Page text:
That would be whether I should give in and buy an ebook reader.
As my geneablog readers and Facebook friends might recall, I've
been very skeptical of ebooks. I love printed books, the feel of the
page, the art on the cover, the slow deliberate act of turning a page
to read.I've spent many hours in my life reading sitting inside or out.
I can't imagine a world where there are no printed books available
in libraries or bookstores, although there are those who assure us
that day is not far in the future.
But lately, I've been tempted.
One factor is my new apartment. I had to downsize my library
when I moved here, and I don't have the room to buy all the books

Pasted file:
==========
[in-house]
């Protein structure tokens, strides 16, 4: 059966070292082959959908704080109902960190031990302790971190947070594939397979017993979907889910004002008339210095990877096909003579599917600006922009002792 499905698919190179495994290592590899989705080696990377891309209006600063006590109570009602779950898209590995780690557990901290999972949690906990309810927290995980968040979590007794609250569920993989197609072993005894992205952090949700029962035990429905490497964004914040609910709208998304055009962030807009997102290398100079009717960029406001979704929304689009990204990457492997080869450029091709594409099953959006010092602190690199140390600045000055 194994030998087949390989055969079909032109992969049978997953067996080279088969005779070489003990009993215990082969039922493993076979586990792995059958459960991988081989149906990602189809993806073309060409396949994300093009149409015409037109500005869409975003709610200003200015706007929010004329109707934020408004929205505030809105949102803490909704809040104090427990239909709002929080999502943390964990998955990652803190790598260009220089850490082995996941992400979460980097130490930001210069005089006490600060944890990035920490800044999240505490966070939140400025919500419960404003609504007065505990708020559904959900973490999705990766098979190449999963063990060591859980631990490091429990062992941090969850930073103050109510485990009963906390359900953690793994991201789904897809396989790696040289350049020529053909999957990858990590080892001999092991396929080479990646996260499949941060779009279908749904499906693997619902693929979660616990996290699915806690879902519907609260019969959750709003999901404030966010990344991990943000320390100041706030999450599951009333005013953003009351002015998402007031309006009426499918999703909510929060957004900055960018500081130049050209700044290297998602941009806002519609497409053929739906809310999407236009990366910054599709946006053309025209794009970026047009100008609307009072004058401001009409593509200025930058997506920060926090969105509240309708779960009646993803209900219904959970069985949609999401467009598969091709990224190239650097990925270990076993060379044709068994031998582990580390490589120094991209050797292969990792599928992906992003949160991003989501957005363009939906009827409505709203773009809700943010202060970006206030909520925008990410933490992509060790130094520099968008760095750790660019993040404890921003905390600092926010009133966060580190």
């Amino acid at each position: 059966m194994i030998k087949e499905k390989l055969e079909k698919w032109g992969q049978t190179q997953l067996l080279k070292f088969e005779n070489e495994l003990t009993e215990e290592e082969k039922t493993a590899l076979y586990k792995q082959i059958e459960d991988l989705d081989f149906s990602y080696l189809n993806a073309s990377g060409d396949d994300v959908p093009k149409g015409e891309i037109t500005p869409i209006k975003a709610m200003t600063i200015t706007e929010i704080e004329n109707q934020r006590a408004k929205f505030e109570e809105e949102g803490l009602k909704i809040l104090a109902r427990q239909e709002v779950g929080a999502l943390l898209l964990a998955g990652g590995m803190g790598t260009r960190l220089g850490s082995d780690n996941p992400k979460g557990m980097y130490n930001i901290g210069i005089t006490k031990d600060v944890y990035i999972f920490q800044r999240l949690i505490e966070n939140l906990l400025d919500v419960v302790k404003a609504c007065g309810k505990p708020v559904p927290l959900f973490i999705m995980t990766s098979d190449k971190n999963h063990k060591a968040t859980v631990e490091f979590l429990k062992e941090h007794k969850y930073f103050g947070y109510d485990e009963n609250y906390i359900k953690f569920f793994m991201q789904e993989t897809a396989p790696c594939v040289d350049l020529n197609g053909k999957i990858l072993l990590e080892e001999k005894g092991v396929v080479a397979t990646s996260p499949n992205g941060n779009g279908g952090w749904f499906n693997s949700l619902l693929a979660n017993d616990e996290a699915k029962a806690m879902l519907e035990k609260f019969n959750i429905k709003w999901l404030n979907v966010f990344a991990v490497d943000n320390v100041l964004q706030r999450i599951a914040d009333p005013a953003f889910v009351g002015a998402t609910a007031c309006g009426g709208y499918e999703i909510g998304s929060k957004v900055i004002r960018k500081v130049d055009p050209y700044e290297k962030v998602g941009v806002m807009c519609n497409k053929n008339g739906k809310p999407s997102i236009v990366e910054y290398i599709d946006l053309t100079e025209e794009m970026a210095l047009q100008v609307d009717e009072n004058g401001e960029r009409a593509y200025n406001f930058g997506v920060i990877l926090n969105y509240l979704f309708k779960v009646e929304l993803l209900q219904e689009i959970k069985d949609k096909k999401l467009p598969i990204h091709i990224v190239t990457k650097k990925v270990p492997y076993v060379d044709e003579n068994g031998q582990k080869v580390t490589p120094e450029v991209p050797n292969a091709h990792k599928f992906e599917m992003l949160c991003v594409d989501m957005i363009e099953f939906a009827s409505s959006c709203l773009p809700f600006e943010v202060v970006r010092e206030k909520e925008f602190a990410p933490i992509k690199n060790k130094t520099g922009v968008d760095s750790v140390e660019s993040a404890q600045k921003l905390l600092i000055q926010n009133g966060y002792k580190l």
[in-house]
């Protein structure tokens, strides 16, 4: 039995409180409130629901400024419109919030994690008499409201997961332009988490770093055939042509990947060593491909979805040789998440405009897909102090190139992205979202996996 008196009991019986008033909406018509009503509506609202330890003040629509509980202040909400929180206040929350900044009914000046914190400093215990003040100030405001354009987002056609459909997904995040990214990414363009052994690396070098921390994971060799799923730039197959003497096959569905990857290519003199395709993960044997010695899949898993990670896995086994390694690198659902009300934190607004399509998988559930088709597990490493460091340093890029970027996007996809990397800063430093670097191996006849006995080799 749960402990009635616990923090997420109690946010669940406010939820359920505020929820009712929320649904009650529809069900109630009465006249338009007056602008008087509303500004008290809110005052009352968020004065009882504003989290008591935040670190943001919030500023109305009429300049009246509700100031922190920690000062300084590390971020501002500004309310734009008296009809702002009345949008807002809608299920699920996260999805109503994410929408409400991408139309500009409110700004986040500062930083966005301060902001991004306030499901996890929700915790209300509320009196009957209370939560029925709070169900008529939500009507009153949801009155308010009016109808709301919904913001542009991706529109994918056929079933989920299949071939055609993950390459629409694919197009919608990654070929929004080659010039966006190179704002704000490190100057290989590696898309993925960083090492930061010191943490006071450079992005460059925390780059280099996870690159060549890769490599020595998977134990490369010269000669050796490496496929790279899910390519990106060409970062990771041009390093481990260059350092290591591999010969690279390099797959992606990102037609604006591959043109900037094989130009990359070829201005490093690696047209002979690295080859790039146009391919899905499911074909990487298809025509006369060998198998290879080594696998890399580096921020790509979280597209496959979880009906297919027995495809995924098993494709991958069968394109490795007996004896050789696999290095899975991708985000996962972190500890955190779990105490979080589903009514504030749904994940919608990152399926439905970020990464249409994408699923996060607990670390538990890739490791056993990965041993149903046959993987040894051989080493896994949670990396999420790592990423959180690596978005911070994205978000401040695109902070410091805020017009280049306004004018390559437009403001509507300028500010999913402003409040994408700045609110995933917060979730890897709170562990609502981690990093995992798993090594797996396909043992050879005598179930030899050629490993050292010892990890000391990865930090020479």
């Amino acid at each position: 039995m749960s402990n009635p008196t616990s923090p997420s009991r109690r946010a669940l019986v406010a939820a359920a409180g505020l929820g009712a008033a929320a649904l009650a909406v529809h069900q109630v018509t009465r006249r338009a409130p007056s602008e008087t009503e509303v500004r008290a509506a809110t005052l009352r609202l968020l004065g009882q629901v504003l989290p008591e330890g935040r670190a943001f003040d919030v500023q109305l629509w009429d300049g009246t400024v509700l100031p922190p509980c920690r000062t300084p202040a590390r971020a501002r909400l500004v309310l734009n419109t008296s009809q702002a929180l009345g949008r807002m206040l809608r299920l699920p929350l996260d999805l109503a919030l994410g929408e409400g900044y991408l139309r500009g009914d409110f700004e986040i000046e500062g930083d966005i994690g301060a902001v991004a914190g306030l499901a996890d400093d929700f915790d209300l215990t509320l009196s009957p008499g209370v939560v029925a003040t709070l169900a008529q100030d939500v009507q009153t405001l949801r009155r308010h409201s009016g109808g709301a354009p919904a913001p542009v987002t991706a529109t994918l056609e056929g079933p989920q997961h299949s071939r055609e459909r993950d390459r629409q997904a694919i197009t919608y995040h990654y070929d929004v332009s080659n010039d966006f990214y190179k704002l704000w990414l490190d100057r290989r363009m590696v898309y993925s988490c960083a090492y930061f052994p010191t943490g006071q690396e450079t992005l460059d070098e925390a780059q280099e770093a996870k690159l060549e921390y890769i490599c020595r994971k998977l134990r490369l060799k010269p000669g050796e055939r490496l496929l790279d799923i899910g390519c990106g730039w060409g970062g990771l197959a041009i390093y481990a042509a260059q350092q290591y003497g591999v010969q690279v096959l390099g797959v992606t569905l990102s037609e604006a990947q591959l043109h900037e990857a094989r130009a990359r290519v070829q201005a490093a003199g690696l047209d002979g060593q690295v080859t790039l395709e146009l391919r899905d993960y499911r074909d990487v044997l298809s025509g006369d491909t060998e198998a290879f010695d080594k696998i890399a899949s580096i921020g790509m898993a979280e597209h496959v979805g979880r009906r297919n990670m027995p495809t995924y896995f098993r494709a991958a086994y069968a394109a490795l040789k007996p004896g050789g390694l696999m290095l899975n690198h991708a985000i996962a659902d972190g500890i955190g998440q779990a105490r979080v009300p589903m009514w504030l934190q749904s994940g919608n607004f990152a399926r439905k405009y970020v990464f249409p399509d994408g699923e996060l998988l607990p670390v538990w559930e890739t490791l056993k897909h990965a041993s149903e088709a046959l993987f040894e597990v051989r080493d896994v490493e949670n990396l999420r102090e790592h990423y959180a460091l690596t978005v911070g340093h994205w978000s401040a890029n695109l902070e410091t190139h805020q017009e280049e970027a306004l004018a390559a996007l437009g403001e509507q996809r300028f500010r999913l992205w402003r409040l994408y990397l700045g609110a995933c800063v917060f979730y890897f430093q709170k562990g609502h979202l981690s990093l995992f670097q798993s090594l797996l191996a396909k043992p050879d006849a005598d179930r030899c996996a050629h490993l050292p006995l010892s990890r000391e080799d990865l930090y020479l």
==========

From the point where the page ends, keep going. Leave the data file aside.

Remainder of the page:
that have come out since the move that I'd like to buy. I eliminated
most of my history books, and as much as I love the sf, fantasy, and
mystery genres, I miss having books at hand about ancient history or
the middle ages. I could use the ebook reader to purchase those books
and books by new writers. However I'd still buy printed books by my
Another factor is affordability. The prices have become to drop, and
there's an ereader out there on the horizon for $119.95. Some of them
come preloaded with one hundred classics.
A third factor is that some of them can have documents loaded onto
them. I could bore my co-workers with my family tree, blogposts,
poetry, and stories. "Here, see? That's the post I wrote about my
Of course there would be a limit. No Kindles or Nooks. They are,
after all, the competition.
So there's the question, and there's the arguments for making the
plunge into being an ebook reader owner.
I'm still deciding.